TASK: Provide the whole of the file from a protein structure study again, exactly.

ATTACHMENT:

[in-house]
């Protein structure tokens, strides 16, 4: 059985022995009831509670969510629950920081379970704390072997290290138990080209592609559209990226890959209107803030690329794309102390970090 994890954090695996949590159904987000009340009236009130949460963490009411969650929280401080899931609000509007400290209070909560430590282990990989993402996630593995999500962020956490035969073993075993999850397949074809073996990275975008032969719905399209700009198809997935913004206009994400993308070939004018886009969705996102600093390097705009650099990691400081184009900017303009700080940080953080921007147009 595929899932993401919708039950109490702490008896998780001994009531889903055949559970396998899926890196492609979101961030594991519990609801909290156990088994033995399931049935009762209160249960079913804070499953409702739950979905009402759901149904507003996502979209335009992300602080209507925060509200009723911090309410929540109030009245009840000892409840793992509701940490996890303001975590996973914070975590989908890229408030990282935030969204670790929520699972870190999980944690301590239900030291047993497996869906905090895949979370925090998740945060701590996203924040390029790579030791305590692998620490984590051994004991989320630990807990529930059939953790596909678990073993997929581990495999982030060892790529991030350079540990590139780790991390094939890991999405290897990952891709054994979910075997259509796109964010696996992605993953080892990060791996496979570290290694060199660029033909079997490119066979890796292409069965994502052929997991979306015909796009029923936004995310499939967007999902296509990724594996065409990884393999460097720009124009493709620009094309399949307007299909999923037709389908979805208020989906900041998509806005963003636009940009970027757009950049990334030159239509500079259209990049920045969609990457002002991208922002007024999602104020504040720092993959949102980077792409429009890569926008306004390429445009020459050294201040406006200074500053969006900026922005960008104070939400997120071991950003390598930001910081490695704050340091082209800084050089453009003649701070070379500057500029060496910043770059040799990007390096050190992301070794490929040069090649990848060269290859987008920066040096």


[in-house]
């Protein structure tokens, strides 16, 4: 059985022995009831509670969510629950920081379970704390072997290290138990080209592609559209990226890959209107803030690329794309102390970090 994890954090695996949590159904987000009340009236009130949460963490009411969650929280401080899931609000509007400290209070909560430590282990990989993402996630593995999500962020956490035969073993075993999850397949074809073996990275975008032969719905399209700009198809997935913004206009994400993308070939004018886009969705996102600093390097705009650099990691400081184009900017303009700080940080953080921007147009 595929899932993401919708039950109490702490008896998780001994009531889903055949559970396998899926890196492609979101961030594991519990609801909290156990088994033995399931049935009762209160249960079913804070499953409702739950979905009402759901149904507003996502979209335009992300602080209507925060509200009723911090309410929540109030009245009840000892409840793992509701940490996890303001975590996973914070975590989908890229408030990282935030969204670790929520699972870190999980944690301590239900030291047993497996869906905090895949979370925090998740945060701590996203924040390029790579030791305590692998620490984590051994004991989320630990807990529930059939953790596909678990073993997929581990495999982030060892790529991030350079540990590139780790991390094939890991999405290897990952891709054994979910075997259509796109964010696996992605993953080892990060791996496979570290290694060199660029033909079997490119066979890796292409069965994502052929997991979306015909796009029923936004995310499939967007999902296509990724594996065409990884393999460097720009124009493709620009094309399949307007299909999923037709389908979805208020989906900041998509806005963003636009940009970027757009950049990334030159239509500079259209990049920045969609990457002002991208922002007024999602104020504040720092993959949102980077792409429009890569926008306004390429445009020459050294201040406006200074500053969006900026922005960008104070939400997120071991950003390598930001910081490695704050340091082209800084050089453009003649701070070379500057500029060496910043770059040799990007390096050190992301070794490929040069090649990848060269290859987008920066040096």